We were given citizenship in God’s kingdom so that we would glorify God.
Not because we glorify God, but so that we would glorify God.
This is why James says that faith without works is dead (useless in fulfilling its primary purpose) (James 2:17).
Salvation leads to works which leads to God being accurately represented on earth (a.k.a. building the Kingdom of Heaven). Therefore, simply moving into a community, a career, or a culture and “living right” (accurately representing God; obeying His commands, first loving Him and others) is glorifying to God.
Directly tied into our life-purpose of glorifying God should be a lifestyle of worship.
The two are inseparable and foundational for a healthy Christian walk. But first we must be aware as believers of our position before God.
When a person is saved, God breathes into his spirit divine Life.
In other words, God reaches into Himself and pulls out His own anointed life (Christ) and puts it inside the new believer.
The “old man” is crucified on the cross with Jesus and that Anointed Life (Christ) takes up residence inside of us; our identity changes from sinner to saint (Romans 6:6; Galatians 2:20).
We stand boldly before the Father as His children whom He has cleansed, accepted, and loved. We are in Christ and Christ is in us.
Take a moment to imagine Heaven with me.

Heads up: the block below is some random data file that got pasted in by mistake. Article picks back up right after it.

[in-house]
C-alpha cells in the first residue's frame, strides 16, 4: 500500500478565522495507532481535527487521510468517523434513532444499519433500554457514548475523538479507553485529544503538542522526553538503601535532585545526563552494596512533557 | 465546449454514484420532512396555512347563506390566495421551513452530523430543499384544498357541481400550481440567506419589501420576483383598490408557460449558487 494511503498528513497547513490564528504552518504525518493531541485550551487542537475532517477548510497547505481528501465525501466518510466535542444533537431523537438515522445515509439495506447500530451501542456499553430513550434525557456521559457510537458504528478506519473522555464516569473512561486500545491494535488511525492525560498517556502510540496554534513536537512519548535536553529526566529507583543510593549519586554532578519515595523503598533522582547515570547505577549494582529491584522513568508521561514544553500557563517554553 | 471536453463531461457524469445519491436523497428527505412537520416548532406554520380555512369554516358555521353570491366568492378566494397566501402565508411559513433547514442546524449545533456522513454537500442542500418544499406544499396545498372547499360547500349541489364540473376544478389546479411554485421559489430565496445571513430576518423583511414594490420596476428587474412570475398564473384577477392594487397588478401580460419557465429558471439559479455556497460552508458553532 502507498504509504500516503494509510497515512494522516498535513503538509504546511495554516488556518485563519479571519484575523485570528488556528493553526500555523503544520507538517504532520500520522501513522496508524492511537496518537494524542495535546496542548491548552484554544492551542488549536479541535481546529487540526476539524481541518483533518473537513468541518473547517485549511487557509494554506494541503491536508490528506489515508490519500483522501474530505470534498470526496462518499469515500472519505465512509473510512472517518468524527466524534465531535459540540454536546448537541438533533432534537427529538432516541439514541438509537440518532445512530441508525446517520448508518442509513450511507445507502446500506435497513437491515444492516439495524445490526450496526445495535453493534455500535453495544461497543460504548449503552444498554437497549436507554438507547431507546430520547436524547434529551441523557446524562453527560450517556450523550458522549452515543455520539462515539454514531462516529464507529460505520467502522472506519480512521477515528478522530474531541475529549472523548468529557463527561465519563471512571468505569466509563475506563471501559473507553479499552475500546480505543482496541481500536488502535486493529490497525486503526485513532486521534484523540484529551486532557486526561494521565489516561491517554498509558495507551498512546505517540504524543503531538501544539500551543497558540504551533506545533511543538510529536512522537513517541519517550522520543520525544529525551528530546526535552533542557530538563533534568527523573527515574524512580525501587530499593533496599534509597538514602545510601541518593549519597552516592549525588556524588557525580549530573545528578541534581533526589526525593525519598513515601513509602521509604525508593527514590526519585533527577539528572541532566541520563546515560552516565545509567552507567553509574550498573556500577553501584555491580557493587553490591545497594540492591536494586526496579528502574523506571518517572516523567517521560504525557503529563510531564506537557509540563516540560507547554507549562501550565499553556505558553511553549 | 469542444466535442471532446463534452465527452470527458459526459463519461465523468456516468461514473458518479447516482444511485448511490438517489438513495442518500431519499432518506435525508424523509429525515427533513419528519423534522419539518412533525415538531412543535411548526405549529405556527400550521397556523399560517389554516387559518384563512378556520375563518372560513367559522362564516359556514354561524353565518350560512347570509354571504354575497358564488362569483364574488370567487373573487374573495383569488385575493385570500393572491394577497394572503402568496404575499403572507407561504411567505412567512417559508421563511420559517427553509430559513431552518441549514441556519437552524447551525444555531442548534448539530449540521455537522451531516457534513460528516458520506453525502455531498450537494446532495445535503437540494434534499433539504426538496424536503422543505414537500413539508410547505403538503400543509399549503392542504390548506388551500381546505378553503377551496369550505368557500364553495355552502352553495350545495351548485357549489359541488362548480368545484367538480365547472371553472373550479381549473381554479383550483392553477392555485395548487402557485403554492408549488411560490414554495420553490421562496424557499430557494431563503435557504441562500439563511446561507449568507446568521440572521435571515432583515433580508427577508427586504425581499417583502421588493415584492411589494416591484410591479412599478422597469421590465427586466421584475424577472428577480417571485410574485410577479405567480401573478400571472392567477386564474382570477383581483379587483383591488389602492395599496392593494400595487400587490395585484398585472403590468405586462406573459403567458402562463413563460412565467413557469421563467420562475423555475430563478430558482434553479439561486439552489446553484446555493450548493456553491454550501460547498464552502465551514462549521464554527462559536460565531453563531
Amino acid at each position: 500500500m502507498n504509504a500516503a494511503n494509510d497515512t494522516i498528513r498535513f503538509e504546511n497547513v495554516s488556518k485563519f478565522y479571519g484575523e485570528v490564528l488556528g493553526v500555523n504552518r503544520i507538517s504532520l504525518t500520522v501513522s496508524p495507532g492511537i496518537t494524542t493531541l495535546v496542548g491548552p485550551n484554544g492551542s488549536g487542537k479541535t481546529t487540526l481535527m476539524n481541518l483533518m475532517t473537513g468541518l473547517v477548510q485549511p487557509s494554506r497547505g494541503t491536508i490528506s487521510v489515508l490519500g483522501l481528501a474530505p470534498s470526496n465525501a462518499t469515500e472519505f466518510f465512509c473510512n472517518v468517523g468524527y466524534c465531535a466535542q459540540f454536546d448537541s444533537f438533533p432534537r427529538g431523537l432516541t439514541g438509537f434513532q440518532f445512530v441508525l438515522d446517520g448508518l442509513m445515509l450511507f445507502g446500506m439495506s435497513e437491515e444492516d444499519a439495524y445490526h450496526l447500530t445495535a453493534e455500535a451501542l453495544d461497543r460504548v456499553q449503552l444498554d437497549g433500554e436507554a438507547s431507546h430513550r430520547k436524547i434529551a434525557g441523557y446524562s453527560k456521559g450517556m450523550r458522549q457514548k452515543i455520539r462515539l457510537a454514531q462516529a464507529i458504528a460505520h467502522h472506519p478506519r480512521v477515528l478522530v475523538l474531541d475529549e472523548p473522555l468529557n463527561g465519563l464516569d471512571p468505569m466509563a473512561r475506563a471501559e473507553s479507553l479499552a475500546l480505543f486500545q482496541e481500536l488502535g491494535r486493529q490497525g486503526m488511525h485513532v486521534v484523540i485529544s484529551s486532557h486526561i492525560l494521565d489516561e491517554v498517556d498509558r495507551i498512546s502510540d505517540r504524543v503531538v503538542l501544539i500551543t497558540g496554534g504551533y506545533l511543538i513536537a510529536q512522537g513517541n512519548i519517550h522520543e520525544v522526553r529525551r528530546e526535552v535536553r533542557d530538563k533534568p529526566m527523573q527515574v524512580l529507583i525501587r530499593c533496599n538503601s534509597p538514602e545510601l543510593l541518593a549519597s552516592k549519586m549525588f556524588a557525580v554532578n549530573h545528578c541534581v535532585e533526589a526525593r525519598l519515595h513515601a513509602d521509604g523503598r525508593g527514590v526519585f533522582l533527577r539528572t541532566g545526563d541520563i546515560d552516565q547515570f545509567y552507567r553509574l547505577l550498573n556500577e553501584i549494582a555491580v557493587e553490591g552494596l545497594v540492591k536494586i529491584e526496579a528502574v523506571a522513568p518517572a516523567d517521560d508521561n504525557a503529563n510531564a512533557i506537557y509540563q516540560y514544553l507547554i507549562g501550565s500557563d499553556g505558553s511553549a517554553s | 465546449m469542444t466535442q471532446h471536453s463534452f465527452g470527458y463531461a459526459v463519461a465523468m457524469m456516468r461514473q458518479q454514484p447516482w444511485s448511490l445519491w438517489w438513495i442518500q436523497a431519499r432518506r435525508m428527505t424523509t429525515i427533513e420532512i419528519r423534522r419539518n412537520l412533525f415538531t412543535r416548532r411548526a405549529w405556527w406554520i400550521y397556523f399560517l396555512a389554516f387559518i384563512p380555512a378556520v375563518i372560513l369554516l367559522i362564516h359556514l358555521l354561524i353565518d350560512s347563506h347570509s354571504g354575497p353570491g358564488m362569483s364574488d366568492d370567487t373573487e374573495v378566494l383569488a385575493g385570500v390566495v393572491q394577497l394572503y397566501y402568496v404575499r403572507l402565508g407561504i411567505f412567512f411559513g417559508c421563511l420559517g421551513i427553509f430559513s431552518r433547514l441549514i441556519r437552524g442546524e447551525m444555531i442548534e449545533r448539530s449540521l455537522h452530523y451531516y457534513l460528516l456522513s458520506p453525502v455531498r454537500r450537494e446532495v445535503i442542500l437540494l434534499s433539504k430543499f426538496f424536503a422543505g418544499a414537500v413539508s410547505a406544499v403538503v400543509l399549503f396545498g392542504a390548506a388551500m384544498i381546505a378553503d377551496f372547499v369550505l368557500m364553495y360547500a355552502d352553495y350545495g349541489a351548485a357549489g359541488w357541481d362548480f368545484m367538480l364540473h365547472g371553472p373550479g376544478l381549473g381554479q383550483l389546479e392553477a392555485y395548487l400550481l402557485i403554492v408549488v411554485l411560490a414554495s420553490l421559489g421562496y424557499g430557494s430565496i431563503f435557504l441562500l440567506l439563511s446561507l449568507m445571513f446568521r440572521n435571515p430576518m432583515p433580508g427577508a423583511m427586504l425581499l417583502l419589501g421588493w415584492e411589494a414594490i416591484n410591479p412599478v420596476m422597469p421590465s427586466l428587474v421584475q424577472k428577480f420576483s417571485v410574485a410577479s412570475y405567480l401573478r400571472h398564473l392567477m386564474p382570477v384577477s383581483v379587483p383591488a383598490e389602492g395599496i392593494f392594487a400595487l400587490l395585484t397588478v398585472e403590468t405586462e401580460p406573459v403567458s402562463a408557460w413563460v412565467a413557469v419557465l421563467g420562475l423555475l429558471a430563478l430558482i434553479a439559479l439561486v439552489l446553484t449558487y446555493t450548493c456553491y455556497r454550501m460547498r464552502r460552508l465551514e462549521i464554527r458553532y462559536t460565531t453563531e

In the center of Heaven is God’s throne from which radiates thunder and lightning, and all kinds of power.
A roaring crowd of millions of people, watched by millions of angels, surround the throne where twenty-four elders toss down their crowns and worship God.
Being God’s beloved children we can approach the holy throne and as we do, we see that the path is stained by Someone’s blood.
All of heaven watches with pleasure as we make our way to the throne where the Father waits with Jesus, our older brother, who stands at His right hand (Hebrews 2:11).
We fall down at Jesus’ feet weeping and telling Him we love Him, asking Him for strength.
Fellow Christian, it is crucial that we realize that the image I just painted is more real than the fact that you are reading this article right now.
Our spirits are hid with Christ and are currently before God’s throne, worshiping at His feet.